They are not yet the superior team; that remains to be proven, and betting against the Warriors requires a level of irrational bravery left only for the truly self-destructive.

But they are, as we sit this evening, the team the Warriors will have to work hardest to finish, because on a night when they had the chance to do so, they didn’t. In other words, the fight for a third ring still goes through Oakland, but it looks more and more like a one-stop through Boston.

And as much as you may hate thinking about it, you’ll almost certainly remember, and savor, a Celtics-Warriors final more than another round of Cavs-on-the-half-shell.

Three reasons Draymond Green is the perfect college professor


Three reasons Draymond Green is the perfect college professor

Programming note: Warriors-Celtics coverage starts today at 4 p.m. on NBC Sports Bay Area and streaming live right here 

Draymond Green spoke to a group of students at Harvard Thursday on the subject of leadership, and if you find that incongruous, shame on you.
I mean, who else would you want as a college professor?
Green has led, and been led. He has learned, and he has taught. He has certainly lectured, as any teammate, official and media member will testify. He’d be a hell of a teacher, and the subject almost doesn’t matter.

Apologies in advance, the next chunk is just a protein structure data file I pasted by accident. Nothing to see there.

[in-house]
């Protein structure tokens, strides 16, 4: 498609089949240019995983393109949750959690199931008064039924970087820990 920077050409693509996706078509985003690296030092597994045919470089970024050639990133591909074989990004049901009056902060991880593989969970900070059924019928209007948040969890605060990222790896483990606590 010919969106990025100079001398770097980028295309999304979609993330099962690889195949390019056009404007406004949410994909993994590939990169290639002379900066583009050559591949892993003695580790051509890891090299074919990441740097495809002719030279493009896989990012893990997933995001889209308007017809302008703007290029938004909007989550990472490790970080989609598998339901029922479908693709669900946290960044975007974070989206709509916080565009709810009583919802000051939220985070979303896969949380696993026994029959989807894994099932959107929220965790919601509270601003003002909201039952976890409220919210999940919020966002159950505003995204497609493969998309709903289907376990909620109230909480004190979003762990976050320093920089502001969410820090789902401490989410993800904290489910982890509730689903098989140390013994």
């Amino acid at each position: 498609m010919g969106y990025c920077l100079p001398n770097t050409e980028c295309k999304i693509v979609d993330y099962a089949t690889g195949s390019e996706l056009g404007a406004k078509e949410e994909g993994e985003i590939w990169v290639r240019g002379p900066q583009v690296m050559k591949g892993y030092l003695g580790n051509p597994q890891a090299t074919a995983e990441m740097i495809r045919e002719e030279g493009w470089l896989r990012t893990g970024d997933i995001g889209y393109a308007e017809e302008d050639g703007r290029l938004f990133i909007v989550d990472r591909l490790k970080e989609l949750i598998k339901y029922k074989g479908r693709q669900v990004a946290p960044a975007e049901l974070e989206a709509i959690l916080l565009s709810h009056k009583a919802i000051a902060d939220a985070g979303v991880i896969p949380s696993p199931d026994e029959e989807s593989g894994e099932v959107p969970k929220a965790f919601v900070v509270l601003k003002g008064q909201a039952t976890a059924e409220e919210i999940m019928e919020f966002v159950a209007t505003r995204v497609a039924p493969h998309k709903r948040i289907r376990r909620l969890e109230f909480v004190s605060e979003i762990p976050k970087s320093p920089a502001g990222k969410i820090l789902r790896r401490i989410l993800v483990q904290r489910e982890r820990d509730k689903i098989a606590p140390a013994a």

For one, homework would be different, as in I’d bet there would be no written work. I don’t see Prof. Day-Day poring over essays about the Industrial Revolution, M-theory or pre-Raphaelite art. Not even the history of Basketball-Reference.com.

For two, having tenured faculty audit his classes may find his choice of rhetoric a little strident, as in “What the ---- were you thinking, dude?” is not typically approved instructional methodology.
And three, nobody would get a grade. Green would mark every exam with a “35,” as in his draft position, and besides, the exams would be students arguing with each other over whether that was a foul or a no-call, and who pulled the better face when the call was made. He’d give either an approving nod or give the loser a second technical foul and kick him or her out of class.
But it would be a hell of a class. Not at Harvard, of course, because Green probably would want to teach a school that could better use his brand of wisdom, and Harvard kids already have a healthy lead off third base. He’d want his students to make Harvard students cry, you can just tell.
But wouldn’t he look perfectly Draymond in a cap and gown on graduation day, pulling a bottle out of his sleeve to make the valedictory speeches less painful. “Damn, dude,” you could hear him yell. “Peaking?”